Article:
By Marco Torres
By Olivia Flores Alvarez
By Jef With One F
By Jef With One F
By Brittanie Shey
By Jef With One F
By Jef With One F
When playwright David Saar's eight-year-old son Benjamin died of AIDS-related complications in 1987, Saar did what most parents who lose a child do. He grieved. Fortunately for contemporary theater, he also wrote a play in tribute to Benjamin titled The Yellow Boat.
As the artistic director of one of the nation's premiere children's theater companies, Childsplay in Tempe, Arizona, Saar had all the tools for making good theater at his fingertips: a fine ensemble of actors, a simple black box theater space and a work that had to be written. For the uninitiated, the thought of children's theater may conjure up notions of goofy productions of princess and dragon type fare. But the burgeoning of children's theater programs in universities, and an increase in the number of theater professionals eager to hone their skills in the young audience arena, has changed all that. Simply put, children's theater is no longer slight, fairy tale fluff; the better children's plays can even draw audiences that include child-free adults.
The Yellow Boat, which stylishly utilizes modern devices, is one of those plays: Told as Benjamin's story, its scenes move fluidly from Benjamin's bedroom to his schoolyard, and a chorus of actors step in to play friends and doctors. In the original production, as well as the successful Seattle Children's Theatre version, the role of Benjamin was performed by an adult. However, for the production presently being mounted by Express Theatre, Houston's only professional company devoted to theater for young audiences, director Patti Bean decided to have a child play Benjamin. That goes against current theatrical wisdom, which has it that a skilled adult actor can generally interpret the nuances of being a child better than an actual child can. But Bean has succeeded remarkably well in directing Jay Zeidman as Benjamin, creating an emotional center for a play that has the ability to mix humor with pathos and joy with grief.
The simplicity of The Yellow Boat is part of its appeal, and in that spirit, the play begins with Benjamin's birth, represented by Zeidman holding a yellow doll that the adult characters coo over. "Seven pounds, six ounces," says his father proudly. His parents, concerned with their infant's incessant crying, take him to the emergency room one night to discover that Benjamin is a hemophiliac; subsequently, he receives the first of many blood transfusions, which are represented by long strips of red cloth.
As he grows, Benjamin develops a talent for drawing, which he exercises at every opportunity. Zeidman characterizes Benjamin's close relationship with his mother and father nicely, and it's possible to see the unique bond between the loving parents and their happy boy. The yellow boat of the play's title is first mentioned in a song Benjamin's mother sings him, and then is mentioned again in a story told by his father. The yellow boat, either drawn in the air or created out of a modular block, serves as Benjamin's transition between scenes, and also as his special signature. "But I want to be captain," pleads one of Benjamin's schoolmates, eager to try her hand at the yellow boat, "Go draw your own boat," says Benjamin, with more than a little bravado.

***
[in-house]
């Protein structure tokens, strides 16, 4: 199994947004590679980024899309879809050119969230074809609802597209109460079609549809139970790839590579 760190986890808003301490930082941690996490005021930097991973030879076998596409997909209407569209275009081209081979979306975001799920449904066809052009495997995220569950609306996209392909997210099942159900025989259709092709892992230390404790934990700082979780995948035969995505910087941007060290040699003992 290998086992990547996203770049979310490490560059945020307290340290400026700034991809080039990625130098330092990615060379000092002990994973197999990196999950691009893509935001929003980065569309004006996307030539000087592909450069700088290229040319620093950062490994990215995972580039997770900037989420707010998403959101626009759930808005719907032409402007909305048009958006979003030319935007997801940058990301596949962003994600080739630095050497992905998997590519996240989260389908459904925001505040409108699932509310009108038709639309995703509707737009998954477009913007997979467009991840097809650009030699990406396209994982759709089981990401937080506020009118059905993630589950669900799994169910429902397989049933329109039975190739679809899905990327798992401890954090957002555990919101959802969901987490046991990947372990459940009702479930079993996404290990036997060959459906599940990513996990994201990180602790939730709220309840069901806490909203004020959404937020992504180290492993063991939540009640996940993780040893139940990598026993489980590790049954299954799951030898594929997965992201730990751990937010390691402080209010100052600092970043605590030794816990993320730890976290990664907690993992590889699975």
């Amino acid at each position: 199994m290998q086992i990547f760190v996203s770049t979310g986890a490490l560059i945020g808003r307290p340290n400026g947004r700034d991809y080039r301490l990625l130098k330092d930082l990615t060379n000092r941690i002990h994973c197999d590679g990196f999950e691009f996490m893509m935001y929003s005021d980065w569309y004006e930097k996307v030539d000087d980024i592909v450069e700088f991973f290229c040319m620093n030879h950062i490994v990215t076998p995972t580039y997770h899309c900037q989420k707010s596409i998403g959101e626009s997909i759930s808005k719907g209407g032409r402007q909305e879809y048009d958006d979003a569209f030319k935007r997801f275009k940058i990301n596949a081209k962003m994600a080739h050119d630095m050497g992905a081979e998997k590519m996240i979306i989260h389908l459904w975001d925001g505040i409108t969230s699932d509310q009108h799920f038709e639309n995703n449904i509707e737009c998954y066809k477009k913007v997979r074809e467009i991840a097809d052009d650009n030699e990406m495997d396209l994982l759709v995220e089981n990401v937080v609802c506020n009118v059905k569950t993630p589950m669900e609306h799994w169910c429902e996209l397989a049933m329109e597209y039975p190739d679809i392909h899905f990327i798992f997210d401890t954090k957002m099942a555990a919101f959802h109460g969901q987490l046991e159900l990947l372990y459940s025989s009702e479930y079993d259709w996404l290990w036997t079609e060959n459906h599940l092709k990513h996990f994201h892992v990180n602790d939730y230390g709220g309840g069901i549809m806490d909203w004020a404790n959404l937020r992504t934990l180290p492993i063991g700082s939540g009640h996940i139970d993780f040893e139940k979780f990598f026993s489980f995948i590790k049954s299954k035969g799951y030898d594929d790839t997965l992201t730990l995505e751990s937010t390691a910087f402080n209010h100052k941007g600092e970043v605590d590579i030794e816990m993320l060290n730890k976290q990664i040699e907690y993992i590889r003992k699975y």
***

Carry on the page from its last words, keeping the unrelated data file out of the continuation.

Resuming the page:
A news briefs about the onset of AIDS foreshadows the tragedy to come: One of Benjamin's blood transfusions is infected with the HIV virus. Benjamin gets ill quickly. It is in these difficult and deeply felt scenes that Bean and her cast shine admirably, illustrating the gulf that separates the healthy from the sick and the ignorant from the educated. In a move that Saar has said crushed the real-life Benjamin, his private school kicks him out, and his friends stop coming to visit. Zeidman accurately reflects the confusion and withdrawal that occur when he's forced to leave his playmates. As soon as his illness is announced, the parents of Benjamin's friends bisect the stage with a plastic curtain, intoning platitudes without any sincerity: "Anything we can do to help," they say, "just ask."
The progression of Benjamin's disease is made clear through the chorus, which illustrates Benjamin's pain in simple choreography, and the doctors who update his parents on his worsening condition. But even in the darkest moments Saar's humor comes through; the play is not a chronicle of Benjamin's death, but rather a celebration of his life. When Benjamin's liver begins to fail, and he's so distraught that he refuses to speak, a child therapist named Joy brings a breath of originality into the hospital's sterile environment. Joy, played by Cheryl Pierce, paints a mural on Benjamin's window, she makes fun of the doctors and she explains the procedures that Benjamin must endure in simple terms. "This is a magical medical circus," she tells Benjamin conspiratorially, "a really big show in a really small place." In her slightly goofy character who understands Benjamin's need not to talk, Pierce is right on.
The production's startling visual elements -- colored scarves that float in and out, the bits of cloth that make up Benjamin's transfusions and the simple costuming of his parents -- Mom in red and Dad in blue -- culminate with a powerful force by play's end. Benjamin's yellow boat, the same color as the scarves that represent his infected transfusion, is a metaphor. Children recognize their parents' grief, and Saar was able to translate that ability into his play. Like the text itself, Express Theatre's marvelous production triumphs in its urgency as a story, and in its simplicity in telling it.